The Observer is a student-run, daily print & online newspaper serving Notre Dame, Saint Mary's & Holy Cross. Learn about us.



Gameday noise

Matthew Meagher | Tuesday, October 25, 2011

I am irate. Gameday at Notre Dame, for decades, has been one of the most unique atmospheres in all of college football. What I witnessed during the USC game this past Saturday was barely recognizable as a Notre Dame gameday. Bluntly, the entertainment product trotted out on Saturday was a disgrace.

As a third-generation legacy, I recognize that most of our “traditions” are in flux. Here, tradition is defined by what any particular graduating class experienced. With this understanding, I’m not opposed to change.

However, Notre Dame has always sought to distinguish itself by maintaining a unique gameday atmosphere. If the athletic department is compelled to artificially institute a change to the gameday atmosphere (i.e. not a student driven change), I implore them to introduce creative and unique changes, thus preserving Notre Dame’s legacy, as opposed to attempting to import, wholesale, the atmosphere from Big 10 and SEC schools.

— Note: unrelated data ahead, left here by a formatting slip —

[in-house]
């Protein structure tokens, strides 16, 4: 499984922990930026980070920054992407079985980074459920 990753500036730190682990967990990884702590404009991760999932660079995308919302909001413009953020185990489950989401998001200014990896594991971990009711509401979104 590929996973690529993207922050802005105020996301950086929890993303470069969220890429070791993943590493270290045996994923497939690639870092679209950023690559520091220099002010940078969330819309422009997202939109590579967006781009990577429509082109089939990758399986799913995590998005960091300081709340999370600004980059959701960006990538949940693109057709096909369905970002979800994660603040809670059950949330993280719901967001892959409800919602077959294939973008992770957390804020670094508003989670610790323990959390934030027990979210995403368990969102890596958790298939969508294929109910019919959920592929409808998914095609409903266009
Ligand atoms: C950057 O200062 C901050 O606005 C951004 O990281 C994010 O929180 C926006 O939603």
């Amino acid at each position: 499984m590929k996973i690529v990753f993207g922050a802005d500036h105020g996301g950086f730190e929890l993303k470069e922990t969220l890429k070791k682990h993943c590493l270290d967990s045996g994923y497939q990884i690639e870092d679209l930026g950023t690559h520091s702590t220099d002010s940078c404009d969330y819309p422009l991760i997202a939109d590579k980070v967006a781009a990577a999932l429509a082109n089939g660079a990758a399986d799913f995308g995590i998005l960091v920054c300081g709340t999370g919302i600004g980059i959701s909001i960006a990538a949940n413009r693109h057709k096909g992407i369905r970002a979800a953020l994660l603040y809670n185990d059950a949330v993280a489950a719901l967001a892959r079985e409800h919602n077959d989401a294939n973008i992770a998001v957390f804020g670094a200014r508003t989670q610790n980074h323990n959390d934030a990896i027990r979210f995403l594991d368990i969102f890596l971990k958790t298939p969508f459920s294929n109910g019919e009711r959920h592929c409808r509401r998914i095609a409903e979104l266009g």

First, I posit that while the crowd was louder when the piped in rock music was played, that this was more due to correlation than causation. Notre Dame fans are savvy. The crowd was loud because the game situation demanded it and not because another Jock Jams song was queued up on the sound system.

Second, the selection of songs was atrocious. Continuously playing “Crazy Train” and “Seven Nation Army” and drowning out the band was initially laughable and later, just depressing. The realization dawned that those in charge of in-game atmosphere don’t truly understand what differentiates Notre Dame from its peers and are either unwilling or incapable of instituting creative changes that don’t ape the cookie-cutter college football gameday experience.

If the piped-in music is to continue, choose appropriate songs (like the Dropkick Murphy’s version of “Rocky Road to Dublin” or Thin Lizzy’s cover of “Whiskey in the Jar”) and play them selectively during the interminable TV timeouts in place of making the on-field, “Please turn your attention to the 20-yard line” announcements.

Leave the between-play atmosphere to the band and students.

Matthew Meagher


Class of 2008

Oct. 24